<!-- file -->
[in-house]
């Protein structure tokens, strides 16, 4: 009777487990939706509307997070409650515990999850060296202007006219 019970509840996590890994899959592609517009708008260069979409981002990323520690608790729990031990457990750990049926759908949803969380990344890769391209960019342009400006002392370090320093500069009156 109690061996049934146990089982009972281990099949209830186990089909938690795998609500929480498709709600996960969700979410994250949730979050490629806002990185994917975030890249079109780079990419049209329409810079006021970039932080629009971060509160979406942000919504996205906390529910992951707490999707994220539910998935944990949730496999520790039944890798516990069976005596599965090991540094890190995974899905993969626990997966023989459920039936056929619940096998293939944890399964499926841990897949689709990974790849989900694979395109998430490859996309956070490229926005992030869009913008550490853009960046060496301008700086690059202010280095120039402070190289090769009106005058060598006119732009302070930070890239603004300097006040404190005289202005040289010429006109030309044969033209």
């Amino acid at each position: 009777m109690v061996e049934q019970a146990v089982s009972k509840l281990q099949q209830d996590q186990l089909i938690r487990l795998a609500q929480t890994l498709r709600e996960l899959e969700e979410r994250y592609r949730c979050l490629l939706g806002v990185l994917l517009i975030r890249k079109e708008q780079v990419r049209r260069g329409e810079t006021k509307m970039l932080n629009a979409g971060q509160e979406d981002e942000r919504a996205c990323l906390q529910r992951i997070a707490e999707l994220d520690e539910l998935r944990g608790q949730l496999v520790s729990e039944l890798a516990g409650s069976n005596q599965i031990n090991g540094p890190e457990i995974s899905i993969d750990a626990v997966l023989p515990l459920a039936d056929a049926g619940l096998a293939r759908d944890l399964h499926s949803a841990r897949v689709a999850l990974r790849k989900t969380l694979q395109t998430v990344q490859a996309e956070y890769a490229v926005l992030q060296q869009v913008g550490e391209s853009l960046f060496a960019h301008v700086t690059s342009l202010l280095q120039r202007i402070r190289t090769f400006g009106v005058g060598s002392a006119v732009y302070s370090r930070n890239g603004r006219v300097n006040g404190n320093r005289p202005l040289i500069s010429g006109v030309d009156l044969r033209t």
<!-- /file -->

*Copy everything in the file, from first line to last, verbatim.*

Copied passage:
[in-house]
């Protein structure tokens, strides 16, 4: 009777487990939706509307997070409650515990999850060296202007006219 019970509840996590890994899959592609517009708008260069979409981002990323520690608790729990031990457990750990049926759908949803969380990344890769391209960019342009400006002392370090320093500069009156 109690061996049934146990089982009972281990099949209830186990089909938690795998609500929480498709709600996960969700979410994250949730979050490629806002990185994917975030890249079109780079990419049209329409810079006021970039932080629009971060509160979406942000919504996205906390529910992951707490999707994220539910998935944990949730496999520790039944890798516990069976005596599965090991540094890190995974899905993969626990997966023989459920039936056929619940096998293939944890399964499926841990897949689709990974790849989900694979395109998430490859996309956070490229926005992030869009913008550490853009960046060496301008700086690059202010280095120039402070190289090769009106005058060598006119732009302070930070890239603004300097006040404190005289202005040289010429006109030309044969033209």
């Amino acid at each position: 009777m109690v061996e049934q019970a146990v089982s009972k509840l281990q099949q209830d996590q186990l089909i938690r487990l795998a609500q929480t890994l498709r709600e996960l899959e969700e979410r994250y592609r949730c979050l490629l939706g806002v990185l994917l517009i975030r890249k079109e708008q780079v990419r049209r260069g329409e810079t006021k509307m970039l932080n629009a979409g971060q509160e979406d981002e942000r919504a996205c990323l906390q529910r992951i997070a707490e999707l994220d520690e539910l998935r944990g608790q949730l496999v520790s729990e039944l890798a516990g409650s069976n005596q599965i031990n090991g540094p890190e457990i995974s899905i993969d750990a626990v997966l023989p515990l459920a039936d056929a049926g619940l096998a293939r759908d944890l399964h499926s949803a841990r897949v689709a999850l990974r790849k989900t969380l694979q395109t998430v990344q490859a996309e956070y890769a490229v926005l992030q060296q869009v913008g550490e391209s853009l960046f060496a960019h301008v700086t690059s342009l202010l280095q120039r202007i402070r190289t090769f400006g009106v005058g060598s002392a006119v732009y302070s370090r930070n890239g603004r006219v300097n006040g404190n320093r005289p202005l040289i500069s010429g006109v030309d009156l044969r033209t």